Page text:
This edited article about the British town of Boston originally appeared in Look and Learn issue number 920 published on 8 September 1979.
One of the biggest cities on the East Coast of the United States is the port of Boston. But, like so many place names in the United States, Boston takes its name from a town in England.
England’s Boston is a small town situated a short distance away from the sea in the county of Lincolnshire. From here came some of the Pilgrim Fathers who sailed in the Mayflower. Today their American descendants still return to gaze in awe at this ancient town, where the only “skyscraper” to be seen is the Boston “Stump”.
This rather inappropriate name is the local term for one of the most famous landmarks in the whole county – the soaring, lantern tower of Boston’s medieval cathedral. From the top, you can see as far as Lincoln, fifty kilometres away. The summit is visible from more than a third of the county and is a useful landmark for ships at sea as well.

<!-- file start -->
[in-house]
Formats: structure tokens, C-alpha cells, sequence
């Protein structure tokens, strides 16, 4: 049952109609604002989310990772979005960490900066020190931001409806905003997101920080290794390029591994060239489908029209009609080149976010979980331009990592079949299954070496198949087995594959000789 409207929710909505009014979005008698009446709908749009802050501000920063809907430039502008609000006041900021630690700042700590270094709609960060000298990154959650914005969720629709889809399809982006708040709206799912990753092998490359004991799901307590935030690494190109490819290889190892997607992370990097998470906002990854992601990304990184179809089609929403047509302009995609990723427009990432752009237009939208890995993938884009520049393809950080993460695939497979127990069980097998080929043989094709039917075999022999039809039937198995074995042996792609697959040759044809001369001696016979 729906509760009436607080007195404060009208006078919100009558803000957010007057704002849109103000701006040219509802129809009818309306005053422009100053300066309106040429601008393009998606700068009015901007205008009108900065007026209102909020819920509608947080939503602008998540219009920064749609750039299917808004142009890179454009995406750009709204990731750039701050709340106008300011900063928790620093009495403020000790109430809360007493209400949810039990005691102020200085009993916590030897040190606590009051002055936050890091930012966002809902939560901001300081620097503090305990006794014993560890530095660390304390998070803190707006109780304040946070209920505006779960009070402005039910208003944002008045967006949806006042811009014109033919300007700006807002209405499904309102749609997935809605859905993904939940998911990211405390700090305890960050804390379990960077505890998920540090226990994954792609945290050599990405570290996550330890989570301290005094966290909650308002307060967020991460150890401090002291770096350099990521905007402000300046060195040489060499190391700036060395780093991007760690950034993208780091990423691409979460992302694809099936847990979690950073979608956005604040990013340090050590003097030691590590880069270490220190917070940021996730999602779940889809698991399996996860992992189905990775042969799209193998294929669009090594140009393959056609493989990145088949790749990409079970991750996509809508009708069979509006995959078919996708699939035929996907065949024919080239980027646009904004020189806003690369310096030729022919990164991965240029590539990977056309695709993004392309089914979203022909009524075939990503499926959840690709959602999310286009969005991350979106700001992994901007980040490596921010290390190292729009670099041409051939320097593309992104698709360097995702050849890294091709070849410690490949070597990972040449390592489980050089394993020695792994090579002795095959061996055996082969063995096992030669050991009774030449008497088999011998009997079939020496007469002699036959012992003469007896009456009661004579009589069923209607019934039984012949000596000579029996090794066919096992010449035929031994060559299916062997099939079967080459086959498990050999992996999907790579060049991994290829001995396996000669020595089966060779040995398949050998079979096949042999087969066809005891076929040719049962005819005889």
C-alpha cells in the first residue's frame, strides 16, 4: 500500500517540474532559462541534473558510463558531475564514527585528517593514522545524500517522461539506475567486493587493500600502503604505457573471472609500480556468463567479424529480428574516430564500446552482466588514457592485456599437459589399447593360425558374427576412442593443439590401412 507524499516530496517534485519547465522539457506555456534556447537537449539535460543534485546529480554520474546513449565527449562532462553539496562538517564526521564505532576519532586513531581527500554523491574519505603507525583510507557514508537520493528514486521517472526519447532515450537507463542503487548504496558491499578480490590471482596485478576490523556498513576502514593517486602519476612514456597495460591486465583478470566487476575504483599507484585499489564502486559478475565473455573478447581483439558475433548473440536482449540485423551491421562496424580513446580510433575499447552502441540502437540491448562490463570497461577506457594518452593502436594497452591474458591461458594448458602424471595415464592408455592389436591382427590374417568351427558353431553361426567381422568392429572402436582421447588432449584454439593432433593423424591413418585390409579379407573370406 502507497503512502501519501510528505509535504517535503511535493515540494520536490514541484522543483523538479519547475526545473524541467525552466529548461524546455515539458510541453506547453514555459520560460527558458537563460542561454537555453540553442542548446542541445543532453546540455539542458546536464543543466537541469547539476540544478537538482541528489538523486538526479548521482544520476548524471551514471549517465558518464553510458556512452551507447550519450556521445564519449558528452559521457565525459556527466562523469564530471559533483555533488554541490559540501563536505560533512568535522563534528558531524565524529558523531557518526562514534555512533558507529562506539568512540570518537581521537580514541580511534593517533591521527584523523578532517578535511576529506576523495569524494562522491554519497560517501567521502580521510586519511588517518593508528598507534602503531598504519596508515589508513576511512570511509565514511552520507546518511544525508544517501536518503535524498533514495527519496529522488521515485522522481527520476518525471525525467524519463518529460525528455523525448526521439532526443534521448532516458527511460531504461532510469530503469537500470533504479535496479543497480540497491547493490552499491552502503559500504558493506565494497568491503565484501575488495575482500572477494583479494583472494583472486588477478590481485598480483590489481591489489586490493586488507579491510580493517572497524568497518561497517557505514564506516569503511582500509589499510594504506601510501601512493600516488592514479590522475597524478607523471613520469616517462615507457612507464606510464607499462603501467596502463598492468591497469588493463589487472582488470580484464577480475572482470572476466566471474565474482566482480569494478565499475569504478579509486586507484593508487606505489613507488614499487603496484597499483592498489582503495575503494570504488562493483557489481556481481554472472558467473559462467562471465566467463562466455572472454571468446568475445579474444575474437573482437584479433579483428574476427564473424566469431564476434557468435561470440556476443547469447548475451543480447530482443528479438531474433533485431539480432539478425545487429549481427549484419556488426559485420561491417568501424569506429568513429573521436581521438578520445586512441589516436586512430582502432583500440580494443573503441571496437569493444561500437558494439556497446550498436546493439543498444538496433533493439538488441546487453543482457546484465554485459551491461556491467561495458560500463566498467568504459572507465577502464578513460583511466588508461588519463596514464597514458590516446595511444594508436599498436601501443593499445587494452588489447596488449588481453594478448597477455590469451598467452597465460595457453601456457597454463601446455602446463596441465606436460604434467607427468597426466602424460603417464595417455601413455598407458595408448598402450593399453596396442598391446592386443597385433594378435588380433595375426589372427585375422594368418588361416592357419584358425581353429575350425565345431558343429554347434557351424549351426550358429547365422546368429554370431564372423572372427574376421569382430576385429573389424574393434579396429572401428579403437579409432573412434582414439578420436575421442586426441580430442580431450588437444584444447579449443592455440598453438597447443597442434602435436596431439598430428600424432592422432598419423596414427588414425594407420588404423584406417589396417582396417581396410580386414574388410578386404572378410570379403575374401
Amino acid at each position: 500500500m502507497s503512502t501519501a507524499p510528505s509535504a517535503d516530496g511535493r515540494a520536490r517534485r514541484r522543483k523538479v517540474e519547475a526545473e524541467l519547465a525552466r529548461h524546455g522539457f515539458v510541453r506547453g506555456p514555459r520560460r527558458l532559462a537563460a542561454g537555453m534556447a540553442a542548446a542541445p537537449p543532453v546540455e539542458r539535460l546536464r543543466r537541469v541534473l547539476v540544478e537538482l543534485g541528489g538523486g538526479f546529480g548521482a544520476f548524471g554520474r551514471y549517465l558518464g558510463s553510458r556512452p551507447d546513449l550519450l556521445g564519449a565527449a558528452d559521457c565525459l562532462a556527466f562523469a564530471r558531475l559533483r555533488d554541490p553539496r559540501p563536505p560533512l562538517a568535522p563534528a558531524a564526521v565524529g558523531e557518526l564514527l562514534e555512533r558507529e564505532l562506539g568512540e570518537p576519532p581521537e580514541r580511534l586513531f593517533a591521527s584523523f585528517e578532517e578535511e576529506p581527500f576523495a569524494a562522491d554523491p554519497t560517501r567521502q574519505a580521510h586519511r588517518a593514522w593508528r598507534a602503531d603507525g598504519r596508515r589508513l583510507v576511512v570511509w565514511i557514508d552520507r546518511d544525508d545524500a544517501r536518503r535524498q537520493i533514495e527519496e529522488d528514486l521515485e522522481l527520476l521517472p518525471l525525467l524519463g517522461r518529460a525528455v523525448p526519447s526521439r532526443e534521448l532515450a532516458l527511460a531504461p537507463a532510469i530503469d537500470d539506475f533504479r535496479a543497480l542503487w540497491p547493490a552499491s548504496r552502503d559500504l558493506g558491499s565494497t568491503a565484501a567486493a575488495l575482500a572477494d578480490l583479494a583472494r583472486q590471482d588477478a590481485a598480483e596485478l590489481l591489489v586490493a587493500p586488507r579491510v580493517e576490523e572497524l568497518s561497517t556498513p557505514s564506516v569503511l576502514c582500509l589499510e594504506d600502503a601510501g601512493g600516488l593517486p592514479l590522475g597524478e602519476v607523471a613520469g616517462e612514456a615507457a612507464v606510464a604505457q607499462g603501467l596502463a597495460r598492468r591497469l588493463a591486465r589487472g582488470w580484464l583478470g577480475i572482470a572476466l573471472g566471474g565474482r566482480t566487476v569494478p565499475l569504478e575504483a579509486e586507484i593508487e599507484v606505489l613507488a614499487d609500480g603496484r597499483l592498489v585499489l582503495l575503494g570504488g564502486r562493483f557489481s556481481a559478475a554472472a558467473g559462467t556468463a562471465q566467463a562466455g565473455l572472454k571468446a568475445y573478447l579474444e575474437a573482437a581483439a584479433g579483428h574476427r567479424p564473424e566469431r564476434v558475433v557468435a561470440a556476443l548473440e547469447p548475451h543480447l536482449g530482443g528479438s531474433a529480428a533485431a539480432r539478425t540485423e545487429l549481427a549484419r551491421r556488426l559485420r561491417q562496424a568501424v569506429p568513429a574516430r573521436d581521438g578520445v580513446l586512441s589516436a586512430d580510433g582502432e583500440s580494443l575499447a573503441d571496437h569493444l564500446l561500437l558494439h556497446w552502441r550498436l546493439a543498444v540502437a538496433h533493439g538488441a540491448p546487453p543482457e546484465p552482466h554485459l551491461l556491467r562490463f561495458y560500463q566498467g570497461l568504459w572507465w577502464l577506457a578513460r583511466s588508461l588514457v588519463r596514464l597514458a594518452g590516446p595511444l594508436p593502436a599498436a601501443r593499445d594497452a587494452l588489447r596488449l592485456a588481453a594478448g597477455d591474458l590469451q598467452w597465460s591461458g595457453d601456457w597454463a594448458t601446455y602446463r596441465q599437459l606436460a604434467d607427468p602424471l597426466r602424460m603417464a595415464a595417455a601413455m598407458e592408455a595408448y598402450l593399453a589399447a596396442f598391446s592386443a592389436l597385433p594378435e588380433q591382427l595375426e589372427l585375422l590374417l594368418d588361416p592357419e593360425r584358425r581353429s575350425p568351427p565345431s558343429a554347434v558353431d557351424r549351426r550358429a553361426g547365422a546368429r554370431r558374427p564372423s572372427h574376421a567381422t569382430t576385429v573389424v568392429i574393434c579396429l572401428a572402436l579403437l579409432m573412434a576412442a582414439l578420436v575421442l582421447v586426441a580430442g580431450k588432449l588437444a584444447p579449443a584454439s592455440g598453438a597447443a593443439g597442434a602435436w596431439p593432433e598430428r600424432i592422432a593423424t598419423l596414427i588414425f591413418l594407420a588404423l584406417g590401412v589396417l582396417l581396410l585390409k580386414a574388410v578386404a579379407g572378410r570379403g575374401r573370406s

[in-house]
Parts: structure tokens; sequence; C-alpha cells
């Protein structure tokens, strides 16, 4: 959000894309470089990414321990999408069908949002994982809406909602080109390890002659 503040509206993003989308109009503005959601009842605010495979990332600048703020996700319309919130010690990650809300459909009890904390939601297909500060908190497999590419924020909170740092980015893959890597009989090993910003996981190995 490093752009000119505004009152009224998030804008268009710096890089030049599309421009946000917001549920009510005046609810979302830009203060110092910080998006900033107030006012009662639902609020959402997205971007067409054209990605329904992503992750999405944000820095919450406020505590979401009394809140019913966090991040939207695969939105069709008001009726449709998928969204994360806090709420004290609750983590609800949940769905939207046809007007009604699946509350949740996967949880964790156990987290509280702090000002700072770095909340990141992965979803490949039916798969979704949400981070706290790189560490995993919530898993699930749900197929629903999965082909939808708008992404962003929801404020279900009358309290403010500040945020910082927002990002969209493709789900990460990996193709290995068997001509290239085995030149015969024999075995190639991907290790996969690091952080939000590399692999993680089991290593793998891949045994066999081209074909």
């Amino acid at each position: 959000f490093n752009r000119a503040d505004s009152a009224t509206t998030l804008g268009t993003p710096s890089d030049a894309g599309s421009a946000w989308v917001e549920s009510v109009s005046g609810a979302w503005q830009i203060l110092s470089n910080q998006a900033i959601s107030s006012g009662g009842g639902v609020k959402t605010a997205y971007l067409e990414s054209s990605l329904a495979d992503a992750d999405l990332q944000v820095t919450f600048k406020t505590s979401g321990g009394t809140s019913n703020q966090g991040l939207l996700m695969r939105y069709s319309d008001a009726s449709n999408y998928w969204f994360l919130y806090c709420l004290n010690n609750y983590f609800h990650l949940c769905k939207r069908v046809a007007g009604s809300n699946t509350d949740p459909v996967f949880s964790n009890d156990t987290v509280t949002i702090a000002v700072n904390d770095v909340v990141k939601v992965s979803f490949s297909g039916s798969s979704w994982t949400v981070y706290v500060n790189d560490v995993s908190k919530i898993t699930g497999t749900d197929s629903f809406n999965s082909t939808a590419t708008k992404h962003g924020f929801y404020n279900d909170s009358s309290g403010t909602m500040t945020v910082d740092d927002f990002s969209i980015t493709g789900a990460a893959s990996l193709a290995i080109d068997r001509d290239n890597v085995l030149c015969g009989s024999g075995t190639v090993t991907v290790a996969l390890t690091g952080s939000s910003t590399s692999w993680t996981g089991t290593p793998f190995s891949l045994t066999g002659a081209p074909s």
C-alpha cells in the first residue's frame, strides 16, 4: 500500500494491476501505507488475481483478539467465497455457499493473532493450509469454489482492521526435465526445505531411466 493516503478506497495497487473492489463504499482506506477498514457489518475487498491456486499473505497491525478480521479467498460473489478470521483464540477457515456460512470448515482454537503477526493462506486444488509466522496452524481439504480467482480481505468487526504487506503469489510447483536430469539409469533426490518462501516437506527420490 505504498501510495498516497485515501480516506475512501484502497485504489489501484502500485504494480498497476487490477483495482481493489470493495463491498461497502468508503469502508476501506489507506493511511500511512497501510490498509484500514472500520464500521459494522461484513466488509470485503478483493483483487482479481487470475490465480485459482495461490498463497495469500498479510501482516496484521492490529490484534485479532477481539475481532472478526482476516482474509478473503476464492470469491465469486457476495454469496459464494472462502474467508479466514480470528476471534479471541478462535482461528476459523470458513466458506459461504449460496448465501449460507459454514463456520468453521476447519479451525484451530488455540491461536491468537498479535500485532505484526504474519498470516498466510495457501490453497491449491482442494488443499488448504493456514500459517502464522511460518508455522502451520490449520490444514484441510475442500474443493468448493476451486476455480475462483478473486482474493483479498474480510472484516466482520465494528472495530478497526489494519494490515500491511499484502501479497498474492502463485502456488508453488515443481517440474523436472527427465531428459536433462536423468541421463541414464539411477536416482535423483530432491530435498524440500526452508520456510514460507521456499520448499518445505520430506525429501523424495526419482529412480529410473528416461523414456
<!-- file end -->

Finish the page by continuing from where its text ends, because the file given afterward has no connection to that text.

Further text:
The money to pay for this magnificent cathedral came from the wool trade with the Continent, particularly with Belgium and Holland. During the 13th and 14th centuries, Boston was second only to London in the volume of trade it handled each year.
Over the following centuries, however, the importance of the wool trade declined, and with it went Boston’s prosperity.
Today, Boston is still an important town – several agricultural markets and fairs are held here each year – but it has been sadly left behind by its bigger, brasher offspring in the United States.